Q: I have a Mossberg Model 800B bolt-action rifle, chambered in .243 Win. I had this firearm as a young boy and now I'm sharing it with my daughter. At some point during a hunt last season, while the safety was on, the action opened and I lost a cartridge. I am not sure when this started happening and never noticed it happening before. I emptied the magazine and tested the safety, which seemed to be functioning properly, but the bolt continued to roll through with the safety on. Is this normal for this firearm? I am concerned this will lead to other potentially dangerous mechanical failures.
-TIMOTHY TANNER/WICHITA FALLS, TX
A: Timothy, I first would like to congratulate you on introducing your daughter to shooting and hunting. As for your rifle, I discussed the operation of the Mossberg Model 800B with Victor Havlin, the best authority on all things Mossberg in the United States in my opinion. (Check out the Havlin Web site at havlinsales.com if you require any info about Mossberg firearms, past and present.) Victor assured me the safety doesn't lock the movement of the bolt; your rifle is operating properly. There are a few other action designs that don't lock the bolt when the safety is placed to the "on" position. That old Mossberg is an ideal rifle for your daughter. I hope you and your daughter have great times shooting it and much success in the field.
Q: I'm new to hunting with a muzzleloader and am wondering which powder is best to use to minimizing barrel fouling after each shot. I realize there's always going to be some fouling, but right now it's so bad that if I don't clean the barrel after each shot, it drastically affects my accuracy. Currently I'm shooting a Connecticut Valley Arms Optima Pro Magnum muzzleloader, with 150 grains of Pyrodex pellets and a 245-grain Powerbelt bullet.
-JONATHAN FOSTER/VIA E-MAIL
A: Jonathan, on average, nearly 20 percent of your powder charge remains in the barrel in the form of burnt residue. That's why serious shooters clean after every shot. The residue is also very hydroscopic, meaning it attracts moisture and can lead to oxidation in the barrel if left for even a short period, like overnight. My advice is to clean the barrel thoroughly after every shot. If you are hunting, run a spit patch after a shot before reloading. Be sure to clean the gun thoroughly at the end of the day. If it's going to be put away for a while, run a solvent-soaked patch down the bore before storing. Be sure, however, to swab it dry before reloading the gun. You can use American Pioneer Powder to help minimize fouling. The formulation allows the shooter to fire repeatedly without a major fouling buildup. Shoot it as much as you like in a day, but definitely clean the gun before storing it. If you are looking for consistency and top ballistics, use Hodgdon's Triple-7 or Pyrodex powder. If you are looking for less mess, go with American Pioneer. You're also probably going to find that you'll get better accuracy with a 100- to 120-grain load than with a 150-grain load. In fact, Triple-7 burns so efficiently that manufacturers recommend a maximum of 100-grain loads.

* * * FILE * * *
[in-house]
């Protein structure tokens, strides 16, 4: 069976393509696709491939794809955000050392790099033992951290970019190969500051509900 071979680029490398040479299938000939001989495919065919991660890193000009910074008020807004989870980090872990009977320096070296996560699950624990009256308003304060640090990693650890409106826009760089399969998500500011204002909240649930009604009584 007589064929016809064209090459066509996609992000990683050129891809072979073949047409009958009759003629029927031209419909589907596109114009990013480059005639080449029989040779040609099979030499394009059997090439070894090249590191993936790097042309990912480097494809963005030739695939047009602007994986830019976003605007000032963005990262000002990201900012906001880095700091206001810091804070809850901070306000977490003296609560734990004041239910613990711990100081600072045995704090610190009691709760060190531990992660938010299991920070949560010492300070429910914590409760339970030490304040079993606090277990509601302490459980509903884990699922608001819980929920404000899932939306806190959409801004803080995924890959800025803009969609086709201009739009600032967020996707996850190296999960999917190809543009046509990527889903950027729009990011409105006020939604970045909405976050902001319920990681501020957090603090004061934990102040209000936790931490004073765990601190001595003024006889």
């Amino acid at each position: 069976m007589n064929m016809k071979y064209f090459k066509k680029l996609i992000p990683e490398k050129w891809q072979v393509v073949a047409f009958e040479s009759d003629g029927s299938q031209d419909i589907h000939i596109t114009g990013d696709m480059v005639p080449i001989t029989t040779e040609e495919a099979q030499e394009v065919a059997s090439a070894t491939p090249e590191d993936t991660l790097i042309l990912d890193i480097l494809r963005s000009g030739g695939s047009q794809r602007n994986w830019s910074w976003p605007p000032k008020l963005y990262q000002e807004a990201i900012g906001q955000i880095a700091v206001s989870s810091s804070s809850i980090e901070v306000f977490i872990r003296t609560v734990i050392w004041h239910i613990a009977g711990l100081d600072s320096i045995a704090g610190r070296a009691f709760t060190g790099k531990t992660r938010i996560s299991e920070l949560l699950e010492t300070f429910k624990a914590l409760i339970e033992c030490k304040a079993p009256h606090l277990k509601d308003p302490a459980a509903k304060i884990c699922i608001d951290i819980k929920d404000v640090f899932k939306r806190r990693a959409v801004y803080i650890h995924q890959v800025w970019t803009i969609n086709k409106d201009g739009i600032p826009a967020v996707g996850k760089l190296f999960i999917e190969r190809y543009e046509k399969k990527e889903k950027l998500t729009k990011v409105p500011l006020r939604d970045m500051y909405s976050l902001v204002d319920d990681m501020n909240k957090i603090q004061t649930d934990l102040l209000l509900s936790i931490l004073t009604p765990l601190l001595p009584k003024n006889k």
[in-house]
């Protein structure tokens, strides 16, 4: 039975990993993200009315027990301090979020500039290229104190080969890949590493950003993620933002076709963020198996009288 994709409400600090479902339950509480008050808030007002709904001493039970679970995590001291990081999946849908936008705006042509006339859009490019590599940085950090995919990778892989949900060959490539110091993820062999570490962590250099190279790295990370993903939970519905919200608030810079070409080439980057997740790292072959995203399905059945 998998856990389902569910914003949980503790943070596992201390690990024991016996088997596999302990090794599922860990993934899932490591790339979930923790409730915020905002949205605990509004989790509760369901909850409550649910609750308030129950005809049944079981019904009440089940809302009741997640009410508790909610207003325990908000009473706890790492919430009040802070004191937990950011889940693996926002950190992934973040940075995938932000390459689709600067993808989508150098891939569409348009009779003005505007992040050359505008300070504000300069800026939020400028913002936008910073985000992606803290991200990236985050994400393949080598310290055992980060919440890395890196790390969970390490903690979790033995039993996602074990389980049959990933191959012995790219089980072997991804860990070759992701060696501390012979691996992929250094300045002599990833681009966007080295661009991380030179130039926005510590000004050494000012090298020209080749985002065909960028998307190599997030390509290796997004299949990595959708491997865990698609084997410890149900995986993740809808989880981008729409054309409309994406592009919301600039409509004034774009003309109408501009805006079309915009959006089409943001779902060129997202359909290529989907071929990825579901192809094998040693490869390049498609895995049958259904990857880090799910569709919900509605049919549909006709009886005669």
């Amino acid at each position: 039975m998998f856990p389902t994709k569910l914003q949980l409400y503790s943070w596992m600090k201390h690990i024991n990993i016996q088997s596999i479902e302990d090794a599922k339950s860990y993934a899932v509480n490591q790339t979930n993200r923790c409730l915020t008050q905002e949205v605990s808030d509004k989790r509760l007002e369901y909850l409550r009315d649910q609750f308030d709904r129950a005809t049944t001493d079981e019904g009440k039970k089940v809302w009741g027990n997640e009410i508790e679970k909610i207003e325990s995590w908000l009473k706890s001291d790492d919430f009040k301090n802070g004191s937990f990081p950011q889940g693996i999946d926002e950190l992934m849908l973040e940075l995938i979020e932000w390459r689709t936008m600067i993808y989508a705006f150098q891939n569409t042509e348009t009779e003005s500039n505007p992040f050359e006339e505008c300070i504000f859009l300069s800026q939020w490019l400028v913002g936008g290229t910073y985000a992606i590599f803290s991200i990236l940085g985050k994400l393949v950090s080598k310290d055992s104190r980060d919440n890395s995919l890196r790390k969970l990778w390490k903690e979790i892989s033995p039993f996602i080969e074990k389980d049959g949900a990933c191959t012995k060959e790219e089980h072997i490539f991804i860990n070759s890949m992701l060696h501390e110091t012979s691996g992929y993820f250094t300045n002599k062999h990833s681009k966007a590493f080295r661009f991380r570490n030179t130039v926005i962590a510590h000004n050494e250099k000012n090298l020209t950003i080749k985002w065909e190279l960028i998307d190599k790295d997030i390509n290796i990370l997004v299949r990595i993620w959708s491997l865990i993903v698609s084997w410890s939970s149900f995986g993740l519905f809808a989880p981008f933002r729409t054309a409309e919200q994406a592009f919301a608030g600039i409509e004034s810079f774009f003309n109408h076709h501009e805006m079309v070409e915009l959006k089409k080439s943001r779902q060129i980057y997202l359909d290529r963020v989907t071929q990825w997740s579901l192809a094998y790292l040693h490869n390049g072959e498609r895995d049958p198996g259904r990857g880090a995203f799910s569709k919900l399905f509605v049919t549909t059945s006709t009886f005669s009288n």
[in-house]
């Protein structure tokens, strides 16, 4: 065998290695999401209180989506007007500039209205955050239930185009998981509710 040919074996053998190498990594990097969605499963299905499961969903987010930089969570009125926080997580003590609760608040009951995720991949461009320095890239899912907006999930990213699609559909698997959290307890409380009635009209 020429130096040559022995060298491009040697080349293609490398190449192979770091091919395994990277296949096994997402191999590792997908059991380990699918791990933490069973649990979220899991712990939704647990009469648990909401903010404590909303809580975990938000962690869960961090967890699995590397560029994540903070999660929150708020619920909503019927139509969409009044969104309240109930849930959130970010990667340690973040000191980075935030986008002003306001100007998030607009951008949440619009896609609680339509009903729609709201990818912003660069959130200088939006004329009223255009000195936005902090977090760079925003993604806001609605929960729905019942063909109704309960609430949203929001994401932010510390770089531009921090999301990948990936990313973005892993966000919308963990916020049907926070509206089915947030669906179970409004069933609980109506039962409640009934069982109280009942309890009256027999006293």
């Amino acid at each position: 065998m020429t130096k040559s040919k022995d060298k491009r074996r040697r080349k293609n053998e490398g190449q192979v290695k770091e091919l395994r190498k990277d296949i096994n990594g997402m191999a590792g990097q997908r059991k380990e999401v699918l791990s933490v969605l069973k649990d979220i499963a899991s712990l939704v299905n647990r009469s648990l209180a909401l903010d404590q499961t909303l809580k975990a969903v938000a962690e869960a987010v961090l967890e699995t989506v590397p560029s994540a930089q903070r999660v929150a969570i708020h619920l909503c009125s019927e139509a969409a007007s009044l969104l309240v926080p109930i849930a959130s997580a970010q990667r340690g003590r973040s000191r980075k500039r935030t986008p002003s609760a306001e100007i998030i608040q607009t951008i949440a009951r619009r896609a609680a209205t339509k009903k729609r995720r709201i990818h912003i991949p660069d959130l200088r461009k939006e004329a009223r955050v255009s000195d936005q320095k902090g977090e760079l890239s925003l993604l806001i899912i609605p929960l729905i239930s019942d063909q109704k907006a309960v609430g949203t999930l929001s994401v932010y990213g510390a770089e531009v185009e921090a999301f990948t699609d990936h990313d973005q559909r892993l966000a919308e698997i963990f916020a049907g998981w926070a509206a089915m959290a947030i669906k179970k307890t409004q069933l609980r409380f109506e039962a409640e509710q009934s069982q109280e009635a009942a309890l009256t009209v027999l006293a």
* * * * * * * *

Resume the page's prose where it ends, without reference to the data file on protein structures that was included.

OUT OF FOCUS
Q: I shoot a Remington Model 700, chambered in .30-06 and topped with a Simmons 3-10X44mm scope. When I focus on the target, the reticle appears fuzzy, and when I focus on the reticle, the target appears fuzzy. Is there an adjustment I can make to this scope to alleviate this problem? Or, do I add this impediment to the list of problems that come with getting older?
-JOHN KAUFFMAN/LEVITTOWN, PA
A: It is possible that your scope innards could be out of whack, but we first need to rule out everything else. The phenomenon you describe occurs to some degree in any variable power scope. It's most pronounced and noticeable when aiming at an object that's very close on a high-magnification setting. To check that the scope is functioning properly, adjust the scope to the lowest power setting and aim at an object less than 10 yards away. Look through the scope and you should be able to have both the reticle and target in reasonable focus. Raise the magnification while you continue to look through the scope. It should become increasingly difficult to keep both in focus until it will be impossible at some point. If that holds true, go back to the lowest power setting and re-aim at a target at 100 yards. If your rifle has adjustable parallax, set it for 100 yards. Now perform the same test. Both reticle and target should be in reasonable focus at all magnification settings. If it seems that it's just a little out of whack, go to the highest power setting and adjust the focus by turning the rear of the ocular bell. Frequently, this will have a set ring you might have to fine-tune. Adjust until the target appears in sharp focus, then retighten the set ring or note the reading on the calibration. Then, go back to lowest power and try it again. At this point you should be able to go through the magnification range keeping both in focus. If it's beyond reasonable, the scope is messed up or you need to make an appointment with the optometrist- probably both!